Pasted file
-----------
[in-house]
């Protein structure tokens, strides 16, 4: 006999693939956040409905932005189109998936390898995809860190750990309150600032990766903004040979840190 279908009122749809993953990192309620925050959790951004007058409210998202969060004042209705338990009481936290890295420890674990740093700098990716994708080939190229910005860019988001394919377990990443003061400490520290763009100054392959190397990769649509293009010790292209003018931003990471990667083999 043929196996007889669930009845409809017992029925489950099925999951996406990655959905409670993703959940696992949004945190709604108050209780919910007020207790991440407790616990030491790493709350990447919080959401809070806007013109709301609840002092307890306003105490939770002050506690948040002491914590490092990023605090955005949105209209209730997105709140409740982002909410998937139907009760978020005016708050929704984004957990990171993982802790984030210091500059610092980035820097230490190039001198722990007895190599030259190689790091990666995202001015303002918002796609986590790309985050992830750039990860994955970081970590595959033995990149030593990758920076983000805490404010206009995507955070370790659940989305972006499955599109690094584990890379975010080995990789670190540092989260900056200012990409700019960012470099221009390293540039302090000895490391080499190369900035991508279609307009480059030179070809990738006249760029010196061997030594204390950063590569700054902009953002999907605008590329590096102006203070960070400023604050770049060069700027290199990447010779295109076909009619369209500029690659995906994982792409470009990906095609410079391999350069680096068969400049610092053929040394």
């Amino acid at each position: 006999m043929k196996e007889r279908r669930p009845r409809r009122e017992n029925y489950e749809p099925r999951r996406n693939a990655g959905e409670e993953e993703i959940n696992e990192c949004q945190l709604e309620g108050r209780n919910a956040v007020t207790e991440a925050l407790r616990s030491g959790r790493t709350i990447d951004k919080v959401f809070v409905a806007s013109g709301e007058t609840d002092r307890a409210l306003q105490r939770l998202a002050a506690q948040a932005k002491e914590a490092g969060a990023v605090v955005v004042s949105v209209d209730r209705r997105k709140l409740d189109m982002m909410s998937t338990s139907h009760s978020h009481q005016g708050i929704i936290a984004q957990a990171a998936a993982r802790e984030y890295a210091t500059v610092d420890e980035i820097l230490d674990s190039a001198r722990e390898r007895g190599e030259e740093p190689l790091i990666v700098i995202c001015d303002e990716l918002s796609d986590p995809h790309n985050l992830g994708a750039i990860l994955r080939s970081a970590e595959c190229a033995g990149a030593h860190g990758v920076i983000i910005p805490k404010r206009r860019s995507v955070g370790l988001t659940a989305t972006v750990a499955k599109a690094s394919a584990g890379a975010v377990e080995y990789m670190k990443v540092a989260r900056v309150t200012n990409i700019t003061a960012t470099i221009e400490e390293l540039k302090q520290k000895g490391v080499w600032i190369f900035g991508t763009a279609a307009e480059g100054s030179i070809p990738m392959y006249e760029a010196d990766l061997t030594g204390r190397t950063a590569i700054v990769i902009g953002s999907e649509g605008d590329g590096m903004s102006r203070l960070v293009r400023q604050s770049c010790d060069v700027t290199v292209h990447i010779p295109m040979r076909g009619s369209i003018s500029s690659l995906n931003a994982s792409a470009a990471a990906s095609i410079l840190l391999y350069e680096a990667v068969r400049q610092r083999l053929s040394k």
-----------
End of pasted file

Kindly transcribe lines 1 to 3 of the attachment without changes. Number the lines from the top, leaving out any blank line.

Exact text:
[in-house]
């Protein structure tokens, strides 16, 4: 006999693939956040409905932005189109998936390898995809860190750990309150600032990766903004040979840190 279908009122749809993953990192309620925050959790951004007058409210998202969060004042209705338990009481936290890295420890674990740093700098990716994708080939190229910005860019988001394919377990990443003061400490520290763009100054392959190397990769649509293009010790292209003018931003990471990667083999 043929196996007889669930009845409809017992029925489950099925999951996406990655959905409670993703959940696992949004945190709604108050209780919910007020207790991440407790616990030491790493709350990447919080959401809070806007013109709301609840002092307890306003105490939770002050506690948040002491914590490092990023605090955005949105209209209730997105709140409740982002909410998937139907009760978020005016708050929704984004957990990171993982802790984030210091500059610092980035820097230490190039001198722990007895190599030259190689790091990666995202001015303002918002796609986590790309985050992830750039990860994955970081970590595959033995990149030593990758920076983000805490404010206009995507955070370790659940989305972006499955599109690094584990890379975010080995990789670190540092989260900056200012990409700019960012470099221009390293540039302090000895490391080499190369900035991508279609307009480059030179070809990738006249760029010196061997030594204390950063590569700054902009953002999907605008590329590096102006203070960070400023604050770049060069700027290199990447010779295109076909009619369209500029690659995906994982792409470009990906095609410079391999350069680096068969400049610092053929040394």
């Amino acid at each position: 006999m043929k196996e007889r279908r669930p009845r409809r009122e017992n029925y489950e749809p099925r999951r996406n693939a990655g959905e409670e993953e993703i959940n696992e990192c949004q945190l709604e309620g108050r209780n919910a956040v007020t207790e991440a925050l407790r616990s030491g959790r790493t709350i990447d951004k919080v959401f809070v409905a806007s013109g709301e007058t609840d002092r307890a409210l306003q105490r939770l998202a002050a506690q948040a932005k002491e914590a490092g969060a990023v605090v955005v004042s949105v209209d209730r209705r997105k709140l409740d189109m982002m909410s998937t338990s139907h009760s978020h009481q005016g708050i929704i936290a984004q957990a990171a998936a993982r802790e984030y890295a210091t500059v610092d420890e980035i820097l230490d674990s190039a001198r722990e390898r007895g190599e030259e740093p190689l790091i990666v700098i995202c001015d303002e990716l918002s796609d986590p995809h790309n985050l992830g994708a750039i990860l994955r080939s970081a970590e595959c190229a033995g990149a030593h860190g990758v920076i983000i910005p805490k404010r206009r860019s995507v955070g370790l988001t659940a989305t972006v750990a499955k599109a690094s394919a584990g890379a975010v377990e080995y990789m670190k990443v540092a989260r900056v309150t200012n990409i700019t003061a960012t470099i221009e400490e390293l540039k302090q520290k000895g490391v080499w600032i190369f900035g991508t763009a279609a307009e480059g100054s030179i070809p990738m392959y006249e760029a010196d990766l061997t030594g204390r190397t950063a590569i700054v990769i902009g953002s999907e649509g605008d590329g590096m903004s102006r203070l960070v293009r400023q604050s770049c010790d060069v700027t290199v292209h990447i010779p295109m040979r076909g009619s369209i003018s500029s690659l995906n931003a994982s792409a470009a990471a990906s095609i410079l840190l391999y350069e680096a990667v068969r400049q610092r083999l053929s040394k």